Now, I am sorry to say this, but to me, doctors are humans. (ohh gasp, ohh horror, I know). Being humans doctors are prone to human emotions and reactions.

    What happens in the real world when a patient is difficult to deal with and resistant to the best efforts of the doctor to help? Come on, lets be honest here. How often does the doctor blame the patient for not improving? After all, the doctor did their best with all their tools. These tools were known as “good treatments”, it was just this one patient who didn’t improve – not the doctors fault and certainly not the treatments fault. Right?

    I see remnants of this when you refer to a “good treatment” that just didn’t help one patient. I hear the claim that it wasn’t the treatment’s fault, rather some other reason that this patient didn’t get better. In the real world Dr. Steingard, the patients gets blamed when they don’t improve. This opens the door to abusive attitudes by staff and doctors. That again opens the door to the horror I experienced in the hospital, and that I have heard many others describe.

    So, lets be clear. If the treatment didn’t work, then the treatment was wrong. Maybe under slightly different circumstances that treatment might have worked, but it was the wrong treatment for this person at this time. If the treatment caused unfortunate side effects then the doctor should have been more careful with the prescription. That is responsibility. In the cases when doctors prescribe medications to those on a psychiatric hold this responsibility become even more total. The patient literally does not have the right to say no to the medications that might be erroneously prescribed.

    This isn’t blame – it is responsibility. When that responsibility is fully realized then I suspect that doctors will become so careful of their prescription pads that other options must be explored in more detail.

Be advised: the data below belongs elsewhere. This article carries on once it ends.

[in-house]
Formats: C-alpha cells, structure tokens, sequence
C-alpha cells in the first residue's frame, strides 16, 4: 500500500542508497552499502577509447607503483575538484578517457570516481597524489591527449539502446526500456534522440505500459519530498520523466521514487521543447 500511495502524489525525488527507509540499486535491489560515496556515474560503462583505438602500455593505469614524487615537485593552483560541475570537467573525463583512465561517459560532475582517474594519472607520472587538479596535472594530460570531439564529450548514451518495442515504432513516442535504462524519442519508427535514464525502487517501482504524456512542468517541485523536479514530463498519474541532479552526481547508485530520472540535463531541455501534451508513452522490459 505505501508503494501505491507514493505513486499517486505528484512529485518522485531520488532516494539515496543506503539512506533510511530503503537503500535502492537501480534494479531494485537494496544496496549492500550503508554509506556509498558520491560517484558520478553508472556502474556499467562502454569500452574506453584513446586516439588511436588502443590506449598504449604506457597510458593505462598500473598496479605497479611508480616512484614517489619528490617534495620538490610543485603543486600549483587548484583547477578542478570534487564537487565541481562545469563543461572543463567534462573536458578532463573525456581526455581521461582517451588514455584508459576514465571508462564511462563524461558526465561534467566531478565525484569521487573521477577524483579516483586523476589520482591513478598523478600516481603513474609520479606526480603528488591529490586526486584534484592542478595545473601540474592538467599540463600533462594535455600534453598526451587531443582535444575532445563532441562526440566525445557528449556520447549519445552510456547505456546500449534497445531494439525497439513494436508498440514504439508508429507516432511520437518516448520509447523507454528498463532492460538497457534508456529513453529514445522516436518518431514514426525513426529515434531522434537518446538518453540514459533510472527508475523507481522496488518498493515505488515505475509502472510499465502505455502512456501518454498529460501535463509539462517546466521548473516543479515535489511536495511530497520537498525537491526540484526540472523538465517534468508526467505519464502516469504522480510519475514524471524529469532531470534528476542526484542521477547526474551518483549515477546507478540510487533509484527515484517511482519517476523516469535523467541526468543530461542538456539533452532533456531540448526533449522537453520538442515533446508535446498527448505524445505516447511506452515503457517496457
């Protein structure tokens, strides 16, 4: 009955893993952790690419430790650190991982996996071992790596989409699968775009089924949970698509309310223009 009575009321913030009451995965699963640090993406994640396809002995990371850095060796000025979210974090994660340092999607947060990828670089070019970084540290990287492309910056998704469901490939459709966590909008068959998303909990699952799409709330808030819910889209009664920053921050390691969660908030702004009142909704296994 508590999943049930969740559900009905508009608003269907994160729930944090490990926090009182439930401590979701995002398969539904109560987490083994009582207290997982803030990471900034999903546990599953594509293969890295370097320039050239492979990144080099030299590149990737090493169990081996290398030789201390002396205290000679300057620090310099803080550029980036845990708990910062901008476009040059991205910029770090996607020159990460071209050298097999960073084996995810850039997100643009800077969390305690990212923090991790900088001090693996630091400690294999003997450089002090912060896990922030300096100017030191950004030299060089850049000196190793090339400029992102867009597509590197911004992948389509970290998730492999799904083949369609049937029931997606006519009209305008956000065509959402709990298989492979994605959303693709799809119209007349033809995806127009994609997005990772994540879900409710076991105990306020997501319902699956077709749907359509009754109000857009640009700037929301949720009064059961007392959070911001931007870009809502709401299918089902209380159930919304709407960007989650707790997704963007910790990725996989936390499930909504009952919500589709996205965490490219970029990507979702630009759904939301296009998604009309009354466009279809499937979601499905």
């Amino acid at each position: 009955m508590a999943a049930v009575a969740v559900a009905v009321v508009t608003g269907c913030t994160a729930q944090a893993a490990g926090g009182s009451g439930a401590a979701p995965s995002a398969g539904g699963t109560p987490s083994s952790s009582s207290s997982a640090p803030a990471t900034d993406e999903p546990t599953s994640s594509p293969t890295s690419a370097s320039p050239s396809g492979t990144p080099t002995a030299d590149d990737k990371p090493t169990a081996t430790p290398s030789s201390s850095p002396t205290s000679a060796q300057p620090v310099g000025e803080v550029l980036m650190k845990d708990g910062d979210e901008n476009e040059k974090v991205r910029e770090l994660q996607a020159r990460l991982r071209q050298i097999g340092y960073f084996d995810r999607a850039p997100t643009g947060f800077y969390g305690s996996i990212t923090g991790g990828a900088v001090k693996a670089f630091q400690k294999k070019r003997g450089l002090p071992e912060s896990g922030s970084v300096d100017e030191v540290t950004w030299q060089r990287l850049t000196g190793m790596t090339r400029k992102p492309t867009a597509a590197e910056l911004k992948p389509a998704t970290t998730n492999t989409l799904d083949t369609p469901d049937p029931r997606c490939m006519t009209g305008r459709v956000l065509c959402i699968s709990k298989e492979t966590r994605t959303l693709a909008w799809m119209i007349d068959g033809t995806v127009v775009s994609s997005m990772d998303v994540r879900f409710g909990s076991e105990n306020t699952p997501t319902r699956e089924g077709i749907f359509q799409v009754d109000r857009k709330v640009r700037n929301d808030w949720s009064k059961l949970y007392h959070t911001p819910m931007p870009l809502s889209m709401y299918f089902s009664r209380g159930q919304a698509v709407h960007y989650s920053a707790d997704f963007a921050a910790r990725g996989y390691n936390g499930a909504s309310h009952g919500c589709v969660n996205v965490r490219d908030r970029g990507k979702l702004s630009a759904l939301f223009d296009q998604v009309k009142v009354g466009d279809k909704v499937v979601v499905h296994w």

• Dr. Steingard,

    I applaud your efforts to question your own practice, but I will admit to feeling some discomfort reading your article.

    After volunteering in the psychology field for years as a paraprofessional I heard stories from long term clients of the psychiatric field that they felt uncared for or dehumanized by the system. I heard tales of terrible side effects, or downright mistreatment and hurt over what the hospitals did.

    Then horror of horrors I had the chance to experience that system from inside myself. A true unadulterated horror that was. You ask me to not place blame. I respect that. I suspect blame will not lead to change.

    What about responsibility? Who is responsible when we over-medicate, or act abusively to those in psychiatric hospitals? Indeed, so often they are under lock and key and can’t defend themselves. Not to mention that at least while the hospitalization is going on, it is reasonable to assume that the patient does not have the strength to protect themselves against those who profess to want to help.

    It feels “not quite good enough” for the doctors or representatives of that abusive system to say “well, we are doing our best”. I really want the doctors to admit that the system is severely broken.

    I say this not to place blame. I have met wonderful people that represented the psychiatric system both before and after my own unfortunate experience. I don’t want anyone to feel blame or shame. I ask for responsibility because without it we can’t start to make changes.

    So, Dr. Steingard, as you ask me not to blame you, or the doctors who were horribly irresponsible in how they medicated me. I also ask you to take full responsibility for not over-medicating, or not takeing away a person’s right to self determination without full cause, or act abusively to a person with some mental health challenges. Because I happen to know that these things happen every single day in psychiatric hospitals across the US. I will take my request one further and ask you to speak up if you see your colleagues mistreat a patient.

    And, while I do not want shame and blame, please excuse me if at least for a while I get angry when I see a psychiatrist or other psychiatric worker abuse their power.